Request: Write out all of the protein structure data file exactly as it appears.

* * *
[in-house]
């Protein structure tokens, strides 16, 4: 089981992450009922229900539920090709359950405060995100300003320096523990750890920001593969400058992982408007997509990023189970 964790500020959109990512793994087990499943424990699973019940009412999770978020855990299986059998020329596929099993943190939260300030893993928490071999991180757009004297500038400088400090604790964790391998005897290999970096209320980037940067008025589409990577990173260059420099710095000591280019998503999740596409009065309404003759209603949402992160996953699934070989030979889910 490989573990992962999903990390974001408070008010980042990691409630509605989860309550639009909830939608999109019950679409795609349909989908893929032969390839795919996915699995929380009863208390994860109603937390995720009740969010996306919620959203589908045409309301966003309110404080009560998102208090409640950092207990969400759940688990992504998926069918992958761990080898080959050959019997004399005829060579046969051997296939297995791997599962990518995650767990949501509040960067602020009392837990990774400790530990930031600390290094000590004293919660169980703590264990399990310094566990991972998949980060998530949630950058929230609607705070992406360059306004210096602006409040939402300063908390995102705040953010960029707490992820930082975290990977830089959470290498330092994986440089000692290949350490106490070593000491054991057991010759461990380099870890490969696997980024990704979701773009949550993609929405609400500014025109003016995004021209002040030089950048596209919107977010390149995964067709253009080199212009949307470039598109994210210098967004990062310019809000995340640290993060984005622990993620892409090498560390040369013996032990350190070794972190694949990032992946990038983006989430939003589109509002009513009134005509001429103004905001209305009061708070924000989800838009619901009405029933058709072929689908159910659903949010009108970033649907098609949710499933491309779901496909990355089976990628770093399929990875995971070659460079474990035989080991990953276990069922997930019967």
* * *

[in-house]
């Protein structure tokens, strides 16, 4: 089981992450009922229900539920090709359950405060995100300003320096523990750890920001593969400058992982408007997509990023189970 964790500020959109990512793994087990499943424990699973019940009412999770978020855990299986059998020329596929099993943190939260300030893993928490071999991180757009004297500038400088400090604790964790391998005897290999970096209320980037940067008025589409990577990173260059420099710095000591280019998503999740596409009065309404003759209603949402992160996953699934070989030979889910 490989573990992962999903990390974001408070008010980042990691409630509605989860309550639009909830939608999109019950679409795609349909989908893929032969390839795919996915699995929380009863208390994860109603937390995720009740969010996306919620959203589908045409309301966003309110404080009560998102208090409640950092207990969400759940688990992504998926069918992958761990080898080959050959019997004399005829060579046969051997296939297995791997599962990518995650767990949501509040960067602020009392837990990774400790530990930031600390290094000590004293919660169980703590264990399990310094566990991972998949980060998530949630950058929230609607705070992406360059306004210096602006409040939402300063908390995102705040953010960029707490992820930082975290990977830089959470290498330092994986440089000692290949350490106490070593000491054991057991010759461990380099870890490969696997980024990704979701773009949550993609929405609400500014025109003016995004021209002040030089950048596209919107977010390149995964067709253009080199212009949307470039598109994210210098967004990062310019809000995340640290993060984005622990993620892409090498560390040369013996032990350190070794972190694949990032992946990038983006989430939003589109509002009513009134005509001429103004905001209305009061708070924000989800838009619901009405029933058709072929689908159910659903949010009108970033649907098609949710499933491309779901496909990355089976990628770093399929990875995971070659460079474990035989080991990953276990069922997930019967």